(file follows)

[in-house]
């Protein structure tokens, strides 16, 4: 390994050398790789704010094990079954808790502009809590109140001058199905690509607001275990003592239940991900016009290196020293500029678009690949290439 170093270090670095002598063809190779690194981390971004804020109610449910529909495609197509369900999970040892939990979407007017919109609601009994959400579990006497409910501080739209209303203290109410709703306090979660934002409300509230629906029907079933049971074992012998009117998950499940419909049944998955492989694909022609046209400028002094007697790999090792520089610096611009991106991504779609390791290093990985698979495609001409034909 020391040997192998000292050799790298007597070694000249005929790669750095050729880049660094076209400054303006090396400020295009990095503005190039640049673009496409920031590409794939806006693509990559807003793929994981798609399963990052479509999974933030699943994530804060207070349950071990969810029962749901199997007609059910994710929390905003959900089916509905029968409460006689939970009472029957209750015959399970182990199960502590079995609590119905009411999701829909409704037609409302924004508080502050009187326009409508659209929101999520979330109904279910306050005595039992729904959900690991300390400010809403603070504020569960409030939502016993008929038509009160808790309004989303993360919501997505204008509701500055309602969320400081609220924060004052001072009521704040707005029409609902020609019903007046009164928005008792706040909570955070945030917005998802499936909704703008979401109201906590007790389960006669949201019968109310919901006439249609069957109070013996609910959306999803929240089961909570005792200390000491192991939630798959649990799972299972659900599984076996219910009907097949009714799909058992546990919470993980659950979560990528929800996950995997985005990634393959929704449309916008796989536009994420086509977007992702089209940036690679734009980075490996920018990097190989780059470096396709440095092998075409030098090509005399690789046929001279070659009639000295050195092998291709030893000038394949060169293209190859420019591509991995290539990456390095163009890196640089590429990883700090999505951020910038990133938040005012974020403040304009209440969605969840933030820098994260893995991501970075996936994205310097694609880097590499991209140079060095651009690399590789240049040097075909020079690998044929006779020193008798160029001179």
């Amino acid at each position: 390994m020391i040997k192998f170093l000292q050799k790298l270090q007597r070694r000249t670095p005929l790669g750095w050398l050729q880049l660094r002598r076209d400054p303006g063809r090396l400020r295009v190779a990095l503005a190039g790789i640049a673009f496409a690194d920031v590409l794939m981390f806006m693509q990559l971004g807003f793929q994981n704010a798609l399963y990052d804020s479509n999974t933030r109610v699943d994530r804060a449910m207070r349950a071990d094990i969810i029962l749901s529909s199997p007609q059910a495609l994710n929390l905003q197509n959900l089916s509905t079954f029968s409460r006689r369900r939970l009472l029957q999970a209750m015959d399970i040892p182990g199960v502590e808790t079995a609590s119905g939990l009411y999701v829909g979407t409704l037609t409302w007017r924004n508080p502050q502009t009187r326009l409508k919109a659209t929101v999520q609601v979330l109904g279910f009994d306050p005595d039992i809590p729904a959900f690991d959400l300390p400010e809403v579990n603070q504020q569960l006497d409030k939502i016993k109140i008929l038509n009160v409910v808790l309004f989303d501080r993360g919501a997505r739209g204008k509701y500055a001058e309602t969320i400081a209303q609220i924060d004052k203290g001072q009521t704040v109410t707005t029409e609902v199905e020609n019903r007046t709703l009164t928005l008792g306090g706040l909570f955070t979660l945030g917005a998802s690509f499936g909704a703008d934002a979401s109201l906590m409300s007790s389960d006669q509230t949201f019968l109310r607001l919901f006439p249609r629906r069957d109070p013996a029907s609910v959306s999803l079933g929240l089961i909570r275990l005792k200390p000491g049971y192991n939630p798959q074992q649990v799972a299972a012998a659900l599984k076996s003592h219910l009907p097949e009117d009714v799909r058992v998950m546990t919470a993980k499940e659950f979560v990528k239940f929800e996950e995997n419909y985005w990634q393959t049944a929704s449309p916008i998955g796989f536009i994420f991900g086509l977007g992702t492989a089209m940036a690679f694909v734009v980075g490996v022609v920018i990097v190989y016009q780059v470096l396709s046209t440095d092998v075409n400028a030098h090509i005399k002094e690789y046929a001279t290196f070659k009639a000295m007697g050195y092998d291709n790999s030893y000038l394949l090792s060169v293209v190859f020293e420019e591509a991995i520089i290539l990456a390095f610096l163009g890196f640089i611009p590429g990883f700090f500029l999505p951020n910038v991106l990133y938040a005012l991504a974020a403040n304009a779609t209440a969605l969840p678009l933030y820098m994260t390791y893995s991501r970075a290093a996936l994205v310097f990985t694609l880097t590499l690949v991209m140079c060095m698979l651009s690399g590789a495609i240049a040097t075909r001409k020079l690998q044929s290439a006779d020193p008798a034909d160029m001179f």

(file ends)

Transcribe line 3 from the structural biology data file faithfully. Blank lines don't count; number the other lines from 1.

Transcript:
């Amino acid at each position: 390994m020391i040997k192998f170093l000292q050799k790298l270090q007597r070694r000249t670095p005929l790669g750095w050398l050729q880049l660094r002598r076209d400054p303006g063809r090396l400020r295009v190779a990095l503005a190039g790789i640049a673009f496409a690194d920031v590409l794939m981390f806006m693509q990559l971004g807003f793929q994981n704010a798609l399963y990052d804020s479509n999974t933030r109610v699943d994530r804060a449910m207070r349950a071990d094990i969810i029962l749901s529909s199997p007609q059910a495609l994710n929390l905003q197509n959900l089916s509905t079954f029968s409460r006689r369900r939970l009472l029957q999970a209750m015959d399970i040892p182990g199960v502590e808790t079995a609590s119905g939990l009411y999701v829909g979407t409704l037609t409302w007017r924004n508080p502050q502009t009187r326009l409508k919109a659209t929101v999520q609601v979330l109904g279910f009994d306050p005595d039992i809590p729904a959900f690991d959400l300390p400010e809403v579990n603070q504020q569960l006497d409030k939502i016993k109140i008929l038509n009160v409910v808790l309004f989303d501080r993360g919501a997505r739209g204008k509701y500055a001058e309602t969320i400081a209303q609220i924060d004052k203290g001072q009521t704040v109410t707005t029409e609902v199905e020609n019903r007046t709703l009164t928005l008792g306090g706040l909570f955070t979660l945030g917005a998802s690509f499936g909704a703008d934002a979401s109201l906590m409300s007790s389960d006669q509230t949201f019968l109310r607001l919901f006439p249609r629906r069957d109070p013996a029907s609910v959306s999803l079933g929240l089961i909570r275990l005792k200390p000491g049971y192991n939630p798959q074992q649990v799972a299972a012998a659900l599984k076996s003592h219910l009907p097949e009117d009714v799909r058992v998950m546990t919470a993980k499940e659950f979560v990528k239940f929800e996950e995997n419909y985005w990634q393959t049944a929704s449309p916008i998955g796989f536009i994420f991900g086509l977007g992702t492989a089209m940036a690679f694909v734009v980075g490996v022609v920018i990097v190989y016009q780059v470096l396709s046209t440095d092998v075409n400028a030098h090509i005399k002094e690789y046929a001279t290196f070659k009639a000295m007697g050195y092998d291709n790999s030893y000038l394949l090792s060169v293209v190859f020293e420019e591509a991995i520089i290539l990456a390095f610096l163009g890196f640089i611009p590429g990883f700090f500029l999505p951020n910038v991106l990133y938040a005012l991504a974020a403040n304009a779609t209440a969605l969840p678009l933030y820098m994260t390791y893995s991501r970075a290093a996936l994205v310097f990985t694609l880097t590499l690949v991209m140079c060095m698979l651009s690399g590789a495609i240049a040097t075909r001409k020079l690998q044929s290439a006779d020193p008798a034909d160029m001179f």